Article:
4Subsection 4 (1) of the HCCA.

5Subsections 4 (2) to (3) of the HCCA.

6Section 14 of the HCCA.

7The following are not considered to be “treatment”: a capacity assessment, health history-taking, the assessment or examination of a patient to determine the general nature of his or her condition, communication of an assessment or diagnosis, a treatment that in the circumstances poses little or no risk of harm to the person, and admission to a hospital.

8Section 12 of the HCCA.

9Clause 11(2) (a) of the HCCA. The information provided to a patient must be information that a reasonable person in the same circumstances would require in order to make a decision about the treatment.

10Whether a particular risk is material is a matter of fact. Similarly, whether the disclosure made satisfied the test of materiality is a matter of fact. The general range is from a high risk of a mild effect to a remote risk of a serious consequence. Courts have related what is material to the need for information of a reasonable or prudent person in the patient’s circumstances.

11Subsection 11 (4) of the HCCA. Express consent is directly given, either orally or in writing. It is positive, direct, unequivocal consent, requiring no interference or implication to supply its meaning. Implied consent is consent that occurs when surrounding circumstances are such that a reasonable person believes that consent had been given, although no direct, express or explicit words of agreement had been uttered.

12Subsection 20 (1) of the HCCA.

13A guardian, attorney for personal care, or representative appointed by the Consent and Capacity Board can only act as a substitute decision-maker if he or she has been given the authority to give or refuse consent to the treatment.

14Spouse and partner are defined in subsections 20 (7) to (9) of the HCCA.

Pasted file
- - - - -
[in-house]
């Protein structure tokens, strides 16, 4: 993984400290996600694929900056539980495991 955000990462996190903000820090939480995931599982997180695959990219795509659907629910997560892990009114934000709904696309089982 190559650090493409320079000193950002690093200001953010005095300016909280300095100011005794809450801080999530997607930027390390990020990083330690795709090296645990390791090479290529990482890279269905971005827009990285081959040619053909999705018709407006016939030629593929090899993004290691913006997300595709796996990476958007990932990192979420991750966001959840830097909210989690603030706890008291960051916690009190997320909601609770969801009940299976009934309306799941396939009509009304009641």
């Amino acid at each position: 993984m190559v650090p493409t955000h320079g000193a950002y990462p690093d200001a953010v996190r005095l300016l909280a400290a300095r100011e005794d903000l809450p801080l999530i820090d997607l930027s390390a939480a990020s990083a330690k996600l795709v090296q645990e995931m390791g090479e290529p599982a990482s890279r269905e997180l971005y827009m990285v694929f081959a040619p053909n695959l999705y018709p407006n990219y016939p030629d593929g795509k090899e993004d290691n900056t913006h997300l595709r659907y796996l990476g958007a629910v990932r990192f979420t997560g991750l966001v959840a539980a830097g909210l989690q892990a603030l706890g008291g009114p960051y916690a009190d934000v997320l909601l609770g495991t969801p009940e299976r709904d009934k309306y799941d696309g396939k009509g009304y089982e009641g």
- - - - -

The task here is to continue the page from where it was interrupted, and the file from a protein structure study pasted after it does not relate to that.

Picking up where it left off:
15Subsection 20 (10) of the HCCA.

16Subsection 20 (2) of the HCCA. The substitute decision-maker must also be at least 16-years-old, unless he or she is the incapable person’s parent and is not prohibited by Court Order or separation agreement from having access to the incapable person or giving or refusing consent on his or her behalf.

17Subsection 20 (6) of the HCCA.

18Subsection 22 (1) of the HCCA.

19Subsection 21 (1) of the HCCA.

20Subsection 21 (2) of the HCCA.

21If the physician is informed that there will be an application to the Consent and Capacity Board (the “Board”) for a review with respect to his or her patient, the physician must ensure that treatment is not given: 

  1. until 48 hours after the physician was first informed of the intent to apply to the Board without an application being made, 
  2. until the application to the Board has been withdrawn, 
  3. until the Board makes its decision, if none of the parties informs the physician that they intend to appeal the Board's decision, or 
  4. if a party to the application before the Board informs the physician that he or she intends to appeal the Board's decision, until the period for commencing an appeal has elapsed with no appeal having been started, or until the appeal of the Board's decision has been resolved. Section 18 of the HCCA.

22Subsection 25 (1) of the HCCA.

23Subsection 25 (3) of the HCCA.

24Subsection 25 (5) of the HCCA.

25Subsection 25 (2) of the HCCA.

26Ontario Regulation 856/93, as amended (made under the Medicine Act, 1991), paragraph 9 of subsection 1 (1).